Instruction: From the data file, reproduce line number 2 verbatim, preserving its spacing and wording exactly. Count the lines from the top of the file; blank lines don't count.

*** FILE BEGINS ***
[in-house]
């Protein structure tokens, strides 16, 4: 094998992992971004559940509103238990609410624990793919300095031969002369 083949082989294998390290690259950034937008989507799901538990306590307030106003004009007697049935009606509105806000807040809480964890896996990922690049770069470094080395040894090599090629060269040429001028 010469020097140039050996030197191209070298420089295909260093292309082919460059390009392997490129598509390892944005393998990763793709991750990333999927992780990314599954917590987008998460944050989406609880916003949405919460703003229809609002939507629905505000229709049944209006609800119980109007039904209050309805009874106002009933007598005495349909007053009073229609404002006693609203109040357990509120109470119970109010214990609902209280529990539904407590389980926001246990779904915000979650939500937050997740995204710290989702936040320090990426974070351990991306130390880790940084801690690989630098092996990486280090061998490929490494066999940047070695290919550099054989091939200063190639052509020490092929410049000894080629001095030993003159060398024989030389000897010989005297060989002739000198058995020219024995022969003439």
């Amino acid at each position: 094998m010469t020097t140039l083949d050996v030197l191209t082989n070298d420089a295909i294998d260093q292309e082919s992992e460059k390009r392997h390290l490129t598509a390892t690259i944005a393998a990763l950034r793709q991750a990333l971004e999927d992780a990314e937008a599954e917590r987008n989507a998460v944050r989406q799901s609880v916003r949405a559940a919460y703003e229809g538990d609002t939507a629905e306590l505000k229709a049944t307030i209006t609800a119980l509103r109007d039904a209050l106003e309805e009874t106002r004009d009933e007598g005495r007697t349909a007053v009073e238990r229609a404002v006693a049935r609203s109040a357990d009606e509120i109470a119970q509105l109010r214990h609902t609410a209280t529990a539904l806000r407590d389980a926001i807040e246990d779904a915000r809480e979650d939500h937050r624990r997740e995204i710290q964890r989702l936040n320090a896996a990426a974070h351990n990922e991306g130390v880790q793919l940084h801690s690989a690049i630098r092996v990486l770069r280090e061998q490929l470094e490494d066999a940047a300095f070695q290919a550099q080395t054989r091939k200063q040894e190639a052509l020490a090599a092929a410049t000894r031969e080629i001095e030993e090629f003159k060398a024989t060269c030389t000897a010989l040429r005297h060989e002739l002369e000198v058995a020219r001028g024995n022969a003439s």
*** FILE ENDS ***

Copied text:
């Protein structure tokens, strides 16, 4: 094998992992971004559940509103238990609410624990793919300095031969002369 083949082989294998390290690259950034937008989507799901538990306590307030106003004009007697049935009606509105806000807040809480964890896996990922690049770069470094080395040894090599090629060269040429001028 010469020097140039050996030197191209070298420089295909260093292309082919460059390009392997490129598509390892944005393998990763793709991750990333999927992780990314599954917590987008998460944050989406609880916003949405919460703003229809609002939507629905505000229709049944209006609800119980109007039904209050309805009874106002009933007598005495349909007053009073229609404002006693609203109040357990509120109470119970109010214990609902209280529990539904407590389980926001246990779904915000979650939500937050997740995204710290989702936040320090990426974070351990991306130390880790940084801690690989630098092996990486280090061998490929490494066999940047070695290919550099054989091939200063190639052509020490092929410049000894080629001095030993003159060398024989030389000897010989005297060989002739000198058995020219024995022969003439």